After the tea break, Darya Awat spoke of her experiences again (due to public request) and was followed by Dinshaw Tamboly informing delegates of his philanthropy work in Gujarat. Sam Bulsara then presented to us the advantages of using marketing and media to build up a strong global community. Behram Pastakia moderated a panel of global leaders who explained to our delegates what their respective organizations stand for and a quick run through of their activities. The organizations included the GWG, FEZANA, WZCC, FAZA (Federation of Australian and New Zealand Associations) and ZTFE (Zoroastrian Trust Funds of Europe ).

Lunch was followed by Mr Rohinton Rivetna of USA who has been a backbone and visionary within our community, explaining to our delegates how our community can take a leading role in various interfaith movements globally. Malcolm Deboo of ZTFE then presented to us the in dept research which has been completed on various British Zoroastrian defense personnel during World War 1 period along with personal anecdotes of these leaders. This was followed by a truly inspiring panel session by the noteworthy Zoroastrian entrepreneurs led by Sam Bulsara.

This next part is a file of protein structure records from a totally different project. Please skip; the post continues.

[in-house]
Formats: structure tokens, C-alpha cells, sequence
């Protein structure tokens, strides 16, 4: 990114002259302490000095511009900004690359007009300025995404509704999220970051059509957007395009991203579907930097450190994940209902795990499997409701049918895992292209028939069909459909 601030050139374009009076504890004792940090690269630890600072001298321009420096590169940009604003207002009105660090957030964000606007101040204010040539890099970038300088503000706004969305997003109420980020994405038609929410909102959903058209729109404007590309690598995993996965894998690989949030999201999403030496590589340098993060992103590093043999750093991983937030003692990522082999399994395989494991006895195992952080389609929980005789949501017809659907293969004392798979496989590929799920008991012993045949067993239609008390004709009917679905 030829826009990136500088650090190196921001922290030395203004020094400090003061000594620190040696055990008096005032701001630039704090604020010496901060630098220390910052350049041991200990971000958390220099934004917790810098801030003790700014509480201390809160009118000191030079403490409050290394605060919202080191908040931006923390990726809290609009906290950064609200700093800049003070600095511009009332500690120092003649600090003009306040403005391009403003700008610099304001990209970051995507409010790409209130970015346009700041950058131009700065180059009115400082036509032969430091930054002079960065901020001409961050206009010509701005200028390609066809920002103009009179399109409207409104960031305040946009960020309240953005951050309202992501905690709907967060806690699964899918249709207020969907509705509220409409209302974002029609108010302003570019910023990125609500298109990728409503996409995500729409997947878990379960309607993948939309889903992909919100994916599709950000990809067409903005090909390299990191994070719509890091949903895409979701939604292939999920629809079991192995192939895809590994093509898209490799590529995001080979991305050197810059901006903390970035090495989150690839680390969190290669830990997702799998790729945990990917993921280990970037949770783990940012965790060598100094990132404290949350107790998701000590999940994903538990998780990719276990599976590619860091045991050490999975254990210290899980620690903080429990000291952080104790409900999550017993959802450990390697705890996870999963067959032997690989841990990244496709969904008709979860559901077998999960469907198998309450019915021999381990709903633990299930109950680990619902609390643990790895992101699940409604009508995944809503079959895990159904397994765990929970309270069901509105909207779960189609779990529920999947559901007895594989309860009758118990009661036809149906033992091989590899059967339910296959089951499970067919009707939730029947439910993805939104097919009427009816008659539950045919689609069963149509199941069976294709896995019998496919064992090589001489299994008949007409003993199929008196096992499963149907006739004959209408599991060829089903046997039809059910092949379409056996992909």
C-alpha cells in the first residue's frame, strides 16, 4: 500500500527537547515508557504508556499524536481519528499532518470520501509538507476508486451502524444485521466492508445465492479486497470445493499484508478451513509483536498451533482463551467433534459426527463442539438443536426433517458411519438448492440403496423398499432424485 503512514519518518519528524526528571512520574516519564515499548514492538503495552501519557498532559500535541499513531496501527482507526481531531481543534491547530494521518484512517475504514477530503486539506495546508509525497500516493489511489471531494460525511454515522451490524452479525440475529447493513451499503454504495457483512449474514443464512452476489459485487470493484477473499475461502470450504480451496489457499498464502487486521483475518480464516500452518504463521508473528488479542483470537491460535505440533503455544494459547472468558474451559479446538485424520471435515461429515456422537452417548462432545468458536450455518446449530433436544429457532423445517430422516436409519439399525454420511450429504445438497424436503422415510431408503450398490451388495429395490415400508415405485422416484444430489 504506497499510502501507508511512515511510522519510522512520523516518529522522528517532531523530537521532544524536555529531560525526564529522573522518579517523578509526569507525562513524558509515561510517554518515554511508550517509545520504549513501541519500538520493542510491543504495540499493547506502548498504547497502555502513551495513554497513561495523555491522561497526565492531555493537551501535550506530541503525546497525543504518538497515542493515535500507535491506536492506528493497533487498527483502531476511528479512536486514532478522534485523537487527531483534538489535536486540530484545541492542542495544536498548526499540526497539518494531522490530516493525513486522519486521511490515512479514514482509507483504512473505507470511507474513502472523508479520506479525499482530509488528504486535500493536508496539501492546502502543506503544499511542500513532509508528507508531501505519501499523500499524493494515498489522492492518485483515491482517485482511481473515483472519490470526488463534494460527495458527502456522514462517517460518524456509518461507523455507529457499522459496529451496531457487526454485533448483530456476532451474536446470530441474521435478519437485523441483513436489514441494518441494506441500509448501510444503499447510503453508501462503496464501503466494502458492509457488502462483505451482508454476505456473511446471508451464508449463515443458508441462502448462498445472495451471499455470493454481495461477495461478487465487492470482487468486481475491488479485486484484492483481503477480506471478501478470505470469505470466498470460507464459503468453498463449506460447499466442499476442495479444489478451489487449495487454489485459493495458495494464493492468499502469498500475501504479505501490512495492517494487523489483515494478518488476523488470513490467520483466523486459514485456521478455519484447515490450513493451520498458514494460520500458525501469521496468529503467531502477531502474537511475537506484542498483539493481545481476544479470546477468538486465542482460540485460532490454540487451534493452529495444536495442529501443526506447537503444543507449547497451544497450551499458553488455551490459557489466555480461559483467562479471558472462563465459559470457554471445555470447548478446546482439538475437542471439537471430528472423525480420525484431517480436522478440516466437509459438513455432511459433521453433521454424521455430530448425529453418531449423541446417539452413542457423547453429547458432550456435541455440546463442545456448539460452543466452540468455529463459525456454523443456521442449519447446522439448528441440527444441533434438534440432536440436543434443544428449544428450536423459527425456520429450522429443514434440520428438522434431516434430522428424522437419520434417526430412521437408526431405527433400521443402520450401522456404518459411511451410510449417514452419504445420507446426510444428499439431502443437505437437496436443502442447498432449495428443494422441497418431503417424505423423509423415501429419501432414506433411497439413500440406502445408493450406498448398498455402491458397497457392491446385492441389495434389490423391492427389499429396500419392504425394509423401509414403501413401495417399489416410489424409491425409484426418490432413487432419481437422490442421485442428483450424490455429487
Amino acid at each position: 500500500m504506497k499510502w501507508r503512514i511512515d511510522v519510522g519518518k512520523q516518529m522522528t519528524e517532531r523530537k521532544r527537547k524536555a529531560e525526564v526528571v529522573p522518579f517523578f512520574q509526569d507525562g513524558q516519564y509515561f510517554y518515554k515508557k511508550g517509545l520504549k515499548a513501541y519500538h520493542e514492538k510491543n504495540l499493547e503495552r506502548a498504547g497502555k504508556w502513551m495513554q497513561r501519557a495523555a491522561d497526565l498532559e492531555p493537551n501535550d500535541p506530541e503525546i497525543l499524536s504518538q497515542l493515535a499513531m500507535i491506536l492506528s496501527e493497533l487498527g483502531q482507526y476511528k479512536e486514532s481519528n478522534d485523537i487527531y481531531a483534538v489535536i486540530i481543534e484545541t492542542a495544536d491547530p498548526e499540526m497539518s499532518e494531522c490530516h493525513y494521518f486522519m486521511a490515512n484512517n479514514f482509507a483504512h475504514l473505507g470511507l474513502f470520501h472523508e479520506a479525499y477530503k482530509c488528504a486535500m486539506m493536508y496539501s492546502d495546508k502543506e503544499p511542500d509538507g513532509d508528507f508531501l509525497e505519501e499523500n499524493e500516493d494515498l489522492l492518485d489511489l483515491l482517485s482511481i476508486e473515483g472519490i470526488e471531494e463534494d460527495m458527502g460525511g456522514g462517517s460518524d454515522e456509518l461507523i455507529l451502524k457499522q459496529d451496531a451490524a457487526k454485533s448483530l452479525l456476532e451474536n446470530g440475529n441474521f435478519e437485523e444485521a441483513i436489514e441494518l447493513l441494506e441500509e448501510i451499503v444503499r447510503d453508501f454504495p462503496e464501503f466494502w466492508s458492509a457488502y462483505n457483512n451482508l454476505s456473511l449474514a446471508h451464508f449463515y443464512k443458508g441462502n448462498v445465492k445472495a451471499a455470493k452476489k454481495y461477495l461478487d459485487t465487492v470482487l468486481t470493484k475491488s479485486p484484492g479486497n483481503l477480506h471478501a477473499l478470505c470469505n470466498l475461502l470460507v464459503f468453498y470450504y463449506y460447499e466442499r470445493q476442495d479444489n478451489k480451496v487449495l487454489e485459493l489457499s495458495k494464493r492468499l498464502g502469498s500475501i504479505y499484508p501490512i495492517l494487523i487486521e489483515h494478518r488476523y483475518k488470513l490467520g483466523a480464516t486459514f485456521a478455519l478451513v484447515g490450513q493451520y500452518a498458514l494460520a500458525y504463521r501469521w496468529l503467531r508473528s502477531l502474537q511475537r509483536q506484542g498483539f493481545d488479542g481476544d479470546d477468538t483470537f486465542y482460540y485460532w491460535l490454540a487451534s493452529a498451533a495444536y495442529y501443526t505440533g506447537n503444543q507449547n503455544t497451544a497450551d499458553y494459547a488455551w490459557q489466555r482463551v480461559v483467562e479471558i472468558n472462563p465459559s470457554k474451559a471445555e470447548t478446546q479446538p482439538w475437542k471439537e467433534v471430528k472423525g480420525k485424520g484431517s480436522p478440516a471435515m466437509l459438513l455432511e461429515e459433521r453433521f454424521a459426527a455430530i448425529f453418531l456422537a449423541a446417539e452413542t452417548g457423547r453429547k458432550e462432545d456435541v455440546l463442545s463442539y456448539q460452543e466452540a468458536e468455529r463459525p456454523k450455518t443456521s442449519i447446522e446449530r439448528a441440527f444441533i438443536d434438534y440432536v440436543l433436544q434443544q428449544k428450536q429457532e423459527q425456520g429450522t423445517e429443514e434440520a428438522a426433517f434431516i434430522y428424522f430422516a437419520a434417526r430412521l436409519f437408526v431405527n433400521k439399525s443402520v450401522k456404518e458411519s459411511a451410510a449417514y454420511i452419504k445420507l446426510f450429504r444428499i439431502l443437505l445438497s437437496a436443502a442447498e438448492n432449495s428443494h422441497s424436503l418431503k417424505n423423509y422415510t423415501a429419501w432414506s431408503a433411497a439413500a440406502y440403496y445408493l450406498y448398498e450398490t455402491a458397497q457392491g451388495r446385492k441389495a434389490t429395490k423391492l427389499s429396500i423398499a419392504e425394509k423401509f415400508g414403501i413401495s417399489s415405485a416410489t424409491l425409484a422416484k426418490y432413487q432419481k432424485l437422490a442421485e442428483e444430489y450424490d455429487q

Mr Xerxes Dastur spoke of prevailing Indian conditions, tax implications andentrepreneurship. He left his hectic BPP elections campaigning to be in Perth, as promised, to attend Congress to promote participation and togetherness. His gesture is commendable. Dr Keki Tureil was the final speaker for the day and he presented detailed and a thought-provoking session, about the brain and its enigma.

In the concurrent session room, we had a thought-provoking panel of the youth led by Farrokh Mistree of Oklahoma, which was followed by a very successful speed networking session for the youth and targeted at getting young Zoroastrian entrepreneurs talking and mingling together by Jehan Kotwal. Fariborz Rahnamoon followed this by a very fascinating presenting on the Gathas.

After the day of motivating and captivating speakers finished at 5.30pm the 11WZC Gala Event started with Congress awards hosted by Meher Bhesania, followed by an exciting dance by an Australian entrepreneur and previous young Australian of the year, Louisa Wood.